Rolling through the Garden Route and Wild Coast

“Where did you say you come from? In this strange vehicle with strange number plate in the middle of the Garden Route?“

“Australia. Land of milk and honey… and kangaroos.”

“Is it far? Further than Cape Town?”

“Yep. This vehicle, Tin Can, had to come by ship. It took 2 months.”

“2 months! Auww! Does it drink South African diesel? 500 ppm or 50 ppm?”

“Yes. Give me the good stuff please. The 50 ppm, low sulphur.”

If you plan on going on a adventure to this majestic location from another part of the country, you might want to use a vehicle to get there. Car rental South Africa would be a great place to start looking for the best wheels to get you there.

Garden Route to Eastern Cape

This was more or less what conversation with more than one filling station attendant sounded like on the 1500 km winding route along the Garden Route and Wild Coast (Transkei) to  the remote, beautiful seaside village Coffee Bay in the Transkei, South Africa where this is being typed at backpackers camping ground called White Clay. It’s built on a great site overlooking the Indian Ocean.

Above: White Clay camping ground Coffee Bay.              Photo’s by: Stan Rogers

Seriously, in the 10 days now on the road, we have had so many interested people come up and talk to us at the various camping spots once they see the AUS sticker in the back and how Tin Can is set up. From a guy at Storm River Mouth who flew Rooivalk helicopters at the Avalon International Airshow, which is held near where we live in OZ to 5 bikies riding BMW R1200’s into Coffee Bay. They have all been so friendly and interested in our trip – including the bikies who have insisted we stay at their pad near Durban when we get there. Needless to say, every other Defender owner passed on the road also waves the nonchalant one finger salute of the masochistic community of Land Rover owners the world over.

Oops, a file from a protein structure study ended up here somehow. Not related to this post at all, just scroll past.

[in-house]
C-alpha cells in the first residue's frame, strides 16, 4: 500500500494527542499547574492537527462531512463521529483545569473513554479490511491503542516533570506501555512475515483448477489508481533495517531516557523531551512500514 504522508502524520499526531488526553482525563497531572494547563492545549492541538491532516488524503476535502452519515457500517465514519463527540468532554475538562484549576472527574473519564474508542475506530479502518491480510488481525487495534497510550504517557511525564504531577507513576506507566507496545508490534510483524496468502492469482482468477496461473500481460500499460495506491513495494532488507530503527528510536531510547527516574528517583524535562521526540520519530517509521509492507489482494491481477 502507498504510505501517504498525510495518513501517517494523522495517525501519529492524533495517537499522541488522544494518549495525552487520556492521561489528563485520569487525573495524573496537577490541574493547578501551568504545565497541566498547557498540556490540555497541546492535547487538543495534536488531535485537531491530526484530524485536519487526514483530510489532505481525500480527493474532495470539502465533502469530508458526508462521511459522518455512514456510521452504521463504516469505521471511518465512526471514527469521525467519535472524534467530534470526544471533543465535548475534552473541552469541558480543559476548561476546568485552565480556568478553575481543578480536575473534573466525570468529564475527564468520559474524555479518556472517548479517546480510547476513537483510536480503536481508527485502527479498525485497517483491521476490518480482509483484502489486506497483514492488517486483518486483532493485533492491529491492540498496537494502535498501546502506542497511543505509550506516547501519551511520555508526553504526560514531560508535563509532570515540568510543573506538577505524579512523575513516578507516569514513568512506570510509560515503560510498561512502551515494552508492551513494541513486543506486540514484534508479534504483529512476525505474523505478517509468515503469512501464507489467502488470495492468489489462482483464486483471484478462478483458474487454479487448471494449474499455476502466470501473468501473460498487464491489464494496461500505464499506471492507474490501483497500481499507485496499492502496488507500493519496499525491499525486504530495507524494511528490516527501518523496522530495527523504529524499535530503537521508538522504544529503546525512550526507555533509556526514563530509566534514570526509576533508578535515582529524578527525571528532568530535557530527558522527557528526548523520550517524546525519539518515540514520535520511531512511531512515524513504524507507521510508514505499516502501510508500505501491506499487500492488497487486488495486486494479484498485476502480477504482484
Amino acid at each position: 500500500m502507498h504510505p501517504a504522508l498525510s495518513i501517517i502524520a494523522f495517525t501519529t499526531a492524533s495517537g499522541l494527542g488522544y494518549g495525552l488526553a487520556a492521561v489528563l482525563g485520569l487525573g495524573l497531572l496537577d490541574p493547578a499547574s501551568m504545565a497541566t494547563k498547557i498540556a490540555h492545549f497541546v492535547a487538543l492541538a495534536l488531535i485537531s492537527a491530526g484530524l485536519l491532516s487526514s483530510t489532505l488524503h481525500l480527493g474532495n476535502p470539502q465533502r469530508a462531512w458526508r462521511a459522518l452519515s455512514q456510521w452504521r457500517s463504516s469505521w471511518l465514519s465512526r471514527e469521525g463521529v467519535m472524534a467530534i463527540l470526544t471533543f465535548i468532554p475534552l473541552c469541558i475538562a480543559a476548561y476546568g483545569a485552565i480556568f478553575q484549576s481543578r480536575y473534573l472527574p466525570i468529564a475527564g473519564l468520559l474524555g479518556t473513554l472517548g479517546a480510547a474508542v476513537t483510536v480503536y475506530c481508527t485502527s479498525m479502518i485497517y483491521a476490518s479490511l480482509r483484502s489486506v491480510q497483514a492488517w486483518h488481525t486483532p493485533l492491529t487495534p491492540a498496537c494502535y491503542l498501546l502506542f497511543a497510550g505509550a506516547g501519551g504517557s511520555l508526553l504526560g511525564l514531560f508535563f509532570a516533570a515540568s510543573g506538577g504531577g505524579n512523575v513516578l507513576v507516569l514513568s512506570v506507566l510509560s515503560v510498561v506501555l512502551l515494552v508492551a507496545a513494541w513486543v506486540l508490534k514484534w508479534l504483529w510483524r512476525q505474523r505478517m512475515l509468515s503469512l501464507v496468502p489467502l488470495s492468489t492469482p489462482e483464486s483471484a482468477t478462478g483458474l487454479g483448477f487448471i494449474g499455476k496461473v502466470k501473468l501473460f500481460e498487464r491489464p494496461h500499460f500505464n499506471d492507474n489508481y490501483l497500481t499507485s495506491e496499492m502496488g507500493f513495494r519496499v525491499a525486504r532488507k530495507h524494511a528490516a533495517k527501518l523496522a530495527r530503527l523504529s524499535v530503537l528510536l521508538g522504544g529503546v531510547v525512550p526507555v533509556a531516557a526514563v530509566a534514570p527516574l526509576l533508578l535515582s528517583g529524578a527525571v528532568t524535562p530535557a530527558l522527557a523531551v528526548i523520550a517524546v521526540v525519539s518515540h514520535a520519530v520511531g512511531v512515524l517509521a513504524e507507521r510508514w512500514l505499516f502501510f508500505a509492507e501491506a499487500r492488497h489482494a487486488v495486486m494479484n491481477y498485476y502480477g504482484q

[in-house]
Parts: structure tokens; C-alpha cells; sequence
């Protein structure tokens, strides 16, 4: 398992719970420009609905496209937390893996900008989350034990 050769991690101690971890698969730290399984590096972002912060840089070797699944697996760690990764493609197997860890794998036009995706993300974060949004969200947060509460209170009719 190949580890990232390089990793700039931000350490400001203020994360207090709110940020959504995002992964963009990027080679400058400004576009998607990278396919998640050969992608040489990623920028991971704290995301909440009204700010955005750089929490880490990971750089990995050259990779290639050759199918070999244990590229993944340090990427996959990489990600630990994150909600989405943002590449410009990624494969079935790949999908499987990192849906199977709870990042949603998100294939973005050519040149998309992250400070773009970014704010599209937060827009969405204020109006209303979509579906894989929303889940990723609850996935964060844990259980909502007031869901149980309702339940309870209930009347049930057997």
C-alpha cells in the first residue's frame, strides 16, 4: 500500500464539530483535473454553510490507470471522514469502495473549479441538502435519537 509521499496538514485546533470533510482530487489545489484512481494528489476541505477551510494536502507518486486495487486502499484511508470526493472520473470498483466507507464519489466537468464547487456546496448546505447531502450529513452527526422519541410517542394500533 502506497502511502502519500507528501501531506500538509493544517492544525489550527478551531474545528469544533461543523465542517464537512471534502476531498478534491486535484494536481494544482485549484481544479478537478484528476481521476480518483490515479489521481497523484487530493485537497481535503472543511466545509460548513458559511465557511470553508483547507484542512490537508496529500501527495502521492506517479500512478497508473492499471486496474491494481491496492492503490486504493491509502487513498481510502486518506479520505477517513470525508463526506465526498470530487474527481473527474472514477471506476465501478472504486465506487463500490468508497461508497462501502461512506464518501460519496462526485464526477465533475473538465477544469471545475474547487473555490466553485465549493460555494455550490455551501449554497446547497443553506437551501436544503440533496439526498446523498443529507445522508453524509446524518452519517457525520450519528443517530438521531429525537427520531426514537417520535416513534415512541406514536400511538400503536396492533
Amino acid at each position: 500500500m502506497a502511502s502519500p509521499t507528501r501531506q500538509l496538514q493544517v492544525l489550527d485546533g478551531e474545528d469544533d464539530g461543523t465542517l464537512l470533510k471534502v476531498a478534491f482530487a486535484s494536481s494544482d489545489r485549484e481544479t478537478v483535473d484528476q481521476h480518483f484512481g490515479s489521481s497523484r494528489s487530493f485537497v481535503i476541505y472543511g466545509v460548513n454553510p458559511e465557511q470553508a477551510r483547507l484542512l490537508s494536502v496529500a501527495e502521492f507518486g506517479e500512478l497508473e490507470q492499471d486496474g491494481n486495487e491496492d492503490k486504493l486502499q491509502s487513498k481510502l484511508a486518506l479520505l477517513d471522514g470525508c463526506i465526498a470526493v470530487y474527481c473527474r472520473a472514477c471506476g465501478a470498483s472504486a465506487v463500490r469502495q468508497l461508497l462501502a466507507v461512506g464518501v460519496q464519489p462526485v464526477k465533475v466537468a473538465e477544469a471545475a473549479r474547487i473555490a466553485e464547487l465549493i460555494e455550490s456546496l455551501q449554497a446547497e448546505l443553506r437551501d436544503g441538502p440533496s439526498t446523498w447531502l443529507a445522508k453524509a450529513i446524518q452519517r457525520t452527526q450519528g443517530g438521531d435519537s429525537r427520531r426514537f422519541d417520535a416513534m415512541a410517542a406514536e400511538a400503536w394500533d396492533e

After leaving De Hoop National Park with its fantastic bird life, we spent a morning at a country agricultural show at Swellendam where we spoke to some solar system expert guys who put us on where to find a new 230v inverter when we got to George. The agricultural show was very similar to one in OZ- with plenty of tractors and horse dressage etc., but interestingly different with them Afrikaans accents. We also bought a heap of Stan’s favourite snack at the show – Biltong. Nothing better with a beer at sundown!

Above: The 1802 NGK church in Swellendam.

A night was spent in a seafront but rather average caravan park in Mossel Bay followed by a short trip into the quite impressive, large rural town of George the next day to find the inverter. Our GPS couldn’t find the address at first (due, it turned out, to the fact that street names had changed) but after some phone calls the guys at Specialised Solar Systems guided us there and were very helpful.

Next night took us to Wilderness National Park where our Wildcard got us in to a lovely campsite along the Touws River.

Above: Camping in style at East London!